Even though it is the start of the year, in this column we'll focus on the finish of your story.
Many columns and articles are devoted to the beginnings of books. Certainly beginnings are important, as they are what draw in your readers. But the ends also matter, and it helps to have yours in mind as you commence a project, or even as you slog through the middle. Here are some of the reasons the end is so important:
The End Gives Direction to Your Story
The end of your story is where you're trying to go, and you're much more likely to get there if you plan in advance. How many people start journeys without destinations in mind? Granted, some incredible journeys DO begin as aimless strolls; the same is true for stories. Some people will write marvelous stories even though their first words wandered; somehow a muse shows up and gives inspiration.
However, although some journeys without planned destinations turn into great adventures, they are more likely to turn into wastes of time. You get lost. You never get there, because you don't know where "there" is. The same is true for writing stories and novels.
This doesn't mean to say that you won't have to make course corrections along the way. You may even change your mind about the end and decide to finish your story differently. (Oddly enough, even if you're not happy with something you have written, writing it or just sketching it out may still move your story forward. It is easier to articulate why something is not satisfactory when you have something to articulate about.) At any rate, having a final destination in mind makes it easier to plot everything else. When deciding whether a character should go left or right, you can ask yourself which choice will serve your story's end. Note that your approach does not have to be direct, for it is the journey (the scenic route) on which you take your readers that provides the bulk of the entertainment.
It's The Last of Your Words Your Readers Read
The end of your story will be the last experience that your readers have in your story. How they feel influences whether or not they are likely to pick up your next book, and if they will recommend it to friends or warn them to stay away. The end of your story is important if you want to have anything like a career as a writer.
Stories can finish in many ways, but they are often categorized by how the readers are supposed to feel. The extremes are the happy and the sad endings.
Happy. In the typical "happy end," the good guys are happy and alive and often their greatest wishes have come true. Frequently there are romantic pairings, and if there was some sort of threat, that danger is thwarted. The bad guys are either dead, or in prison, or repentant, or some combination of the above. Readers are reassured by happy ends; such endings give them a sense that all is right with the world (the readers may hope that things will turn out right in their own lives).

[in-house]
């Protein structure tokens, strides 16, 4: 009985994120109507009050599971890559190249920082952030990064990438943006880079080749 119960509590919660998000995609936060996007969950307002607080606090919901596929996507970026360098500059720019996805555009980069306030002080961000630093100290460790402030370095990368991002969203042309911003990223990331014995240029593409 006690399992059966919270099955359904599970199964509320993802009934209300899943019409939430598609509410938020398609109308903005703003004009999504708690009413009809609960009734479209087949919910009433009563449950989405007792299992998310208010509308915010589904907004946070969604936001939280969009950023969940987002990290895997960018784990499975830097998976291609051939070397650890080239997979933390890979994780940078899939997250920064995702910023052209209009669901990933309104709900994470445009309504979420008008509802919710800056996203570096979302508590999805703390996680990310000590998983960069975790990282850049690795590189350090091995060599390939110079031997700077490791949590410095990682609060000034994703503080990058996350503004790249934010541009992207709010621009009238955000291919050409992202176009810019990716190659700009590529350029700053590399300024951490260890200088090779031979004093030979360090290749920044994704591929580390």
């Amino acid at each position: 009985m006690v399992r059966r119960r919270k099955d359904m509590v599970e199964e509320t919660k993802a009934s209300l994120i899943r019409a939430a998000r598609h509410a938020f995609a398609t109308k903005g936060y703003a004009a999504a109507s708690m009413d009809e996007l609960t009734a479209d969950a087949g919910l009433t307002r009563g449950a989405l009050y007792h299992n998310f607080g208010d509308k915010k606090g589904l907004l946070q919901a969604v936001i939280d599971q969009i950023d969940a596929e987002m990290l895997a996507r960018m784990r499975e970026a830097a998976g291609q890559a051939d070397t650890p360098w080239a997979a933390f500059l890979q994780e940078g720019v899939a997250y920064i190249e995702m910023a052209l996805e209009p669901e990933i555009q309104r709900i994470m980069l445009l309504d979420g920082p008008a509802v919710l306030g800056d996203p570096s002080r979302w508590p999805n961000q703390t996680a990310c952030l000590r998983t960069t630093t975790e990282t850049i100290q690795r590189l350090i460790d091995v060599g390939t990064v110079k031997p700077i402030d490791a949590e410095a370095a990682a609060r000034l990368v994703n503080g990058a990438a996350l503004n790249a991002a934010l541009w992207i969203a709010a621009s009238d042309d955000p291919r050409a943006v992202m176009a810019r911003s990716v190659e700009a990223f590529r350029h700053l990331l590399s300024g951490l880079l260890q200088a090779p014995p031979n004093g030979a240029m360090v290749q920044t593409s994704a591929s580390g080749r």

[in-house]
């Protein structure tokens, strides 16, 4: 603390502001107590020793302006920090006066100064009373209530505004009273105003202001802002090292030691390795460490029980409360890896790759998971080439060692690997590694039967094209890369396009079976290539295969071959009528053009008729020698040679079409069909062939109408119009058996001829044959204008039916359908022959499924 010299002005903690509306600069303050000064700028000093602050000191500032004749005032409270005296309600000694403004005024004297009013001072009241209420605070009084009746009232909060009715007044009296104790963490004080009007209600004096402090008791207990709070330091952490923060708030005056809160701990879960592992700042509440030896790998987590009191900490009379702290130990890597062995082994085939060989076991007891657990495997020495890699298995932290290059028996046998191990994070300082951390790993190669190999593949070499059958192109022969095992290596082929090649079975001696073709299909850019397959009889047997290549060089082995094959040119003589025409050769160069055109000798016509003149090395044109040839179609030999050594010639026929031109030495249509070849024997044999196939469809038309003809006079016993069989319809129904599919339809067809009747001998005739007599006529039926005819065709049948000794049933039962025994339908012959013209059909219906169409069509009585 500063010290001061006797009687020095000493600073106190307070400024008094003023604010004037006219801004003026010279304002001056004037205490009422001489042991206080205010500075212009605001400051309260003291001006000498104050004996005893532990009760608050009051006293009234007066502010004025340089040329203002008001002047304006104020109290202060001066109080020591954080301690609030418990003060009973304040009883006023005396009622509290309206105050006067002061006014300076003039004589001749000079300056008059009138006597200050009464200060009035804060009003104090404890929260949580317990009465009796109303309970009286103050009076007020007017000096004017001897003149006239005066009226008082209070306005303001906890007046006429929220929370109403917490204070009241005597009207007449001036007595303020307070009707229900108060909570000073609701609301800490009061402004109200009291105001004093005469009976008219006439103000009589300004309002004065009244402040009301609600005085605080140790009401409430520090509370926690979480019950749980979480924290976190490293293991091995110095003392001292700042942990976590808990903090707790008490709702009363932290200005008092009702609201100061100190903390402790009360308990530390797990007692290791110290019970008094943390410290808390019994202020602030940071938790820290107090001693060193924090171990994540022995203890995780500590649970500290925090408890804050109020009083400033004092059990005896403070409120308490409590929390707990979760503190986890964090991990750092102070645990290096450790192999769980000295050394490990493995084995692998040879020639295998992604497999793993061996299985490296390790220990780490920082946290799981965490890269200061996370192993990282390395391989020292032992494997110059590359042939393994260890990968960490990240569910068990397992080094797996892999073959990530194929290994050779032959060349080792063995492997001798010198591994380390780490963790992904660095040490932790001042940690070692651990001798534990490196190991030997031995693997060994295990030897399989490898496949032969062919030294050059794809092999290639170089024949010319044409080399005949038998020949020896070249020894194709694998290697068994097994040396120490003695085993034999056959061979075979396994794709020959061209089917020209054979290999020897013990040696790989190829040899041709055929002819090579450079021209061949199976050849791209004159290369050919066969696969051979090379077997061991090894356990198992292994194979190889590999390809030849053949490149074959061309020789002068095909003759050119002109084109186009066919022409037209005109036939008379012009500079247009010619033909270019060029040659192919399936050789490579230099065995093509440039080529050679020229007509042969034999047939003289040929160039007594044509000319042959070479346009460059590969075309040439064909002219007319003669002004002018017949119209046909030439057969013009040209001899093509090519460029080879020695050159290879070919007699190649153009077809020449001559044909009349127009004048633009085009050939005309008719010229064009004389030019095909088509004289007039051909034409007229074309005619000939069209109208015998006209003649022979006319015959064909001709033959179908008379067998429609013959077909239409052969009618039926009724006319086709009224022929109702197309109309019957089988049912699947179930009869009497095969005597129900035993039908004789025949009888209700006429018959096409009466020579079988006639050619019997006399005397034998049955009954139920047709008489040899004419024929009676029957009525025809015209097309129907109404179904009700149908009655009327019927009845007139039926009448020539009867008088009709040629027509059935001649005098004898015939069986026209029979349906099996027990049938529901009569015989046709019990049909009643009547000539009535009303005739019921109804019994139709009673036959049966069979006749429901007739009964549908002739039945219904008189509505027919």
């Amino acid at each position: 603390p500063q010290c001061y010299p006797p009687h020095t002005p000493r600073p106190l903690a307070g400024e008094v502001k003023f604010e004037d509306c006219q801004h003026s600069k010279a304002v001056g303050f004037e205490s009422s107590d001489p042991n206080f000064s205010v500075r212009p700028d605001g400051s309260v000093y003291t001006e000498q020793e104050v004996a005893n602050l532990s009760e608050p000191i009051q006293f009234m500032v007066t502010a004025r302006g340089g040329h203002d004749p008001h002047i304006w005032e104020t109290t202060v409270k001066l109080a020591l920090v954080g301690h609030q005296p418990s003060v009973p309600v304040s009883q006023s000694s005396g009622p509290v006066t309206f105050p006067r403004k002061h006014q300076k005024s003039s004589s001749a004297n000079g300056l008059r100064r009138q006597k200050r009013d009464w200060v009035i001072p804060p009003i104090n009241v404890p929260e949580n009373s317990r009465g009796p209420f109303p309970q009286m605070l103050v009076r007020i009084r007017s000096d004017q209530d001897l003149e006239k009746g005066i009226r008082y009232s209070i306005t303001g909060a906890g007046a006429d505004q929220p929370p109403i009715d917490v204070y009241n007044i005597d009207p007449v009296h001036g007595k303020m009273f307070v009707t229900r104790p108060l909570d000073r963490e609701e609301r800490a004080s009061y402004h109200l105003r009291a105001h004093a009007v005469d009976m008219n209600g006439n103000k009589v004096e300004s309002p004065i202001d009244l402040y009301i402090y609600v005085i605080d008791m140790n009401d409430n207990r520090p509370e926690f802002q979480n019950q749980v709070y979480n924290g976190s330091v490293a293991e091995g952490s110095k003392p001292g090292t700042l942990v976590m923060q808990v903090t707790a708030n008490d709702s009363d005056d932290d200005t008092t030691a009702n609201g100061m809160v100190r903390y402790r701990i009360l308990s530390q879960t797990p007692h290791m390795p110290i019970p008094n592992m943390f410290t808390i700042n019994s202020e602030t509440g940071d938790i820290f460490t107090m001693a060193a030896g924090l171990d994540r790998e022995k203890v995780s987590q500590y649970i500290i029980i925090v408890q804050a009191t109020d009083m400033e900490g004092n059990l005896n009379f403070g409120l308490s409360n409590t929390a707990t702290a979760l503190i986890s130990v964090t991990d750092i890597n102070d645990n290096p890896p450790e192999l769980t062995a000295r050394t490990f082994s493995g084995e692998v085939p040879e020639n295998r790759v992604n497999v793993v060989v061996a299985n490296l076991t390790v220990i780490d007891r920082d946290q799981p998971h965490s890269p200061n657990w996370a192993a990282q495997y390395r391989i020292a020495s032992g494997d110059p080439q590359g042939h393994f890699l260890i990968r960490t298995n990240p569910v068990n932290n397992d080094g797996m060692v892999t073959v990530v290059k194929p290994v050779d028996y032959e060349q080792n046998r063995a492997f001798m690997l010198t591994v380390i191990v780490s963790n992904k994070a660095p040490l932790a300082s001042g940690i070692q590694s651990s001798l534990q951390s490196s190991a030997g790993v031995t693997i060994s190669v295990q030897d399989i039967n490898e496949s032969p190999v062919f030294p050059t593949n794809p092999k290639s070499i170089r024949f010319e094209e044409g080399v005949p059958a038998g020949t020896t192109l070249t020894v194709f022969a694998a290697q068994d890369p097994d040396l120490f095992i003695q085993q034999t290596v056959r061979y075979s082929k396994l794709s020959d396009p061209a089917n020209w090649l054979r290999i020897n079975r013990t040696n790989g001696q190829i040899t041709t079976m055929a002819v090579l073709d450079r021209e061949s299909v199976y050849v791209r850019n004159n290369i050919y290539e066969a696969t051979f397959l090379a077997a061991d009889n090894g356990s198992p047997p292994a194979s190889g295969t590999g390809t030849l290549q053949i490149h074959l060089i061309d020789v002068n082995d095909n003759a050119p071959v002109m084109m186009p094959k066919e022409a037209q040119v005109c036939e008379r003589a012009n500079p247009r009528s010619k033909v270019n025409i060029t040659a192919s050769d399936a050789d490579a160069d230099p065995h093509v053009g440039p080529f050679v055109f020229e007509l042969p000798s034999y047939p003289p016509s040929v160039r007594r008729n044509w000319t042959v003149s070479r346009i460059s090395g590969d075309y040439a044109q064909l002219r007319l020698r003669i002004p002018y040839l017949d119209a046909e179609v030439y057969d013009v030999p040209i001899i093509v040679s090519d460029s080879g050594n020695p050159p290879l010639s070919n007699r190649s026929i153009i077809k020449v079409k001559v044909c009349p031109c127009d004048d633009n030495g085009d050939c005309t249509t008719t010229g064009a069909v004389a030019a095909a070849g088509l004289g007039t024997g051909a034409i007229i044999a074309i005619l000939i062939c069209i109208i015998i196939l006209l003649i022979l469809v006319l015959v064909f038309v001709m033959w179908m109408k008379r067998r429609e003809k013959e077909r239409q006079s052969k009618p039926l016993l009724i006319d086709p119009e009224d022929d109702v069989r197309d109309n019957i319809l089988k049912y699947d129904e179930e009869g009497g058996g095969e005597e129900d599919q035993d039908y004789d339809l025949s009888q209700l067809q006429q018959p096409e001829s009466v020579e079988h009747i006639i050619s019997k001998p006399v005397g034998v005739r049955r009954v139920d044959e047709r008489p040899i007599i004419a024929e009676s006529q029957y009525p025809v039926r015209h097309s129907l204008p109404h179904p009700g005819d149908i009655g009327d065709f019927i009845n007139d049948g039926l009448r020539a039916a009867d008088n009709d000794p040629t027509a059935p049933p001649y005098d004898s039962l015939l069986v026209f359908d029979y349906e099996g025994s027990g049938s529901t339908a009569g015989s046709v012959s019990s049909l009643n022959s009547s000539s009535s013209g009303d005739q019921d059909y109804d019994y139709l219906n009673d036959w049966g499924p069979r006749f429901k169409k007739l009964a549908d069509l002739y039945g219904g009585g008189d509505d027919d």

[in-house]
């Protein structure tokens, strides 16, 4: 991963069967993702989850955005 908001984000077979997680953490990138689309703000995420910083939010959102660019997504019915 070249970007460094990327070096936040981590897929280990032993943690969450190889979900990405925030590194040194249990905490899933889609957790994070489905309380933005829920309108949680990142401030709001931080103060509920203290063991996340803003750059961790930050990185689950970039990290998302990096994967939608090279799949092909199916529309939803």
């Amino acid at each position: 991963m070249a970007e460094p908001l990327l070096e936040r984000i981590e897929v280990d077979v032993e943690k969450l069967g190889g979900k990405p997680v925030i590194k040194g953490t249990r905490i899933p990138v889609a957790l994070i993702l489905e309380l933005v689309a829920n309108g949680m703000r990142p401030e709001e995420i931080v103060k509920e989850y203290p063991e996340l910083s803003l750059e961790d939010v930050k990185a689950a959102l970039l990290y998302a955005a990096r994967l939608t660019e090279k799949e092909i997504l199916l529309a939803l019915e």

Sad. In the typical "sad end," a main character often dies. Generally there is a tearful scene, with words of love and regret. Understanding and reconciliation may come, but they come too late. If a main character does not die, perhaps the protagonist suffers some other tragedy, loss or disappointment. Perhaps the love of his life has rejected him, and in such a way that the readers can't hope for reunion in the next chapter. Perhaps the character is maimed or forced into exile. At any rate, with a sad ending, readers may not exactly be reassured, but they may experience comfort, especially if they, too have suffered.
In Between. You don't have to end your story with either everything-is-rotten or everything-is-roses. In fact, many stories stop somewhere in between: some characters may be doing fabulously, while others discover that their ointments are full of flies. Maybe not all of the good guys make it, or even if they do, they are not content. A Weasley brother dies in the Harry Potter books. In The Lord of the Rings, Frodo is not just missing a finger, but he suffers from intense Post Ring Stress Disorder.
How you choose to end your story depends on your genre and its limitations and how you want your readers to feel. In some genres, such as romances, everyone has to be happy and all the problems have to be solved; in most detective stories and thrillers, the good guys are supposed to win. In other stories, such as historical fiction based on actual history, your endings may be pre-determined by facts.
Nevertheless, you can sometimes tweak or mitigate. My co-author and I had one incredibly depressing story, a consequence of basing stories on Greek myths. Nearly all of our main character's children died, and she herself was expelled from the city where she had reigned as queen for decades. Even though we were aiming mostly for tears, especially when Niobe's husband sacrificed himself, we did what we could to alleviate the depression. We made Niobe an object of comfort to the grieving and focused on her surviving daughter. We could not make the end happy, but we could cast an aura of serenity, and give our readers the sense that life goes on.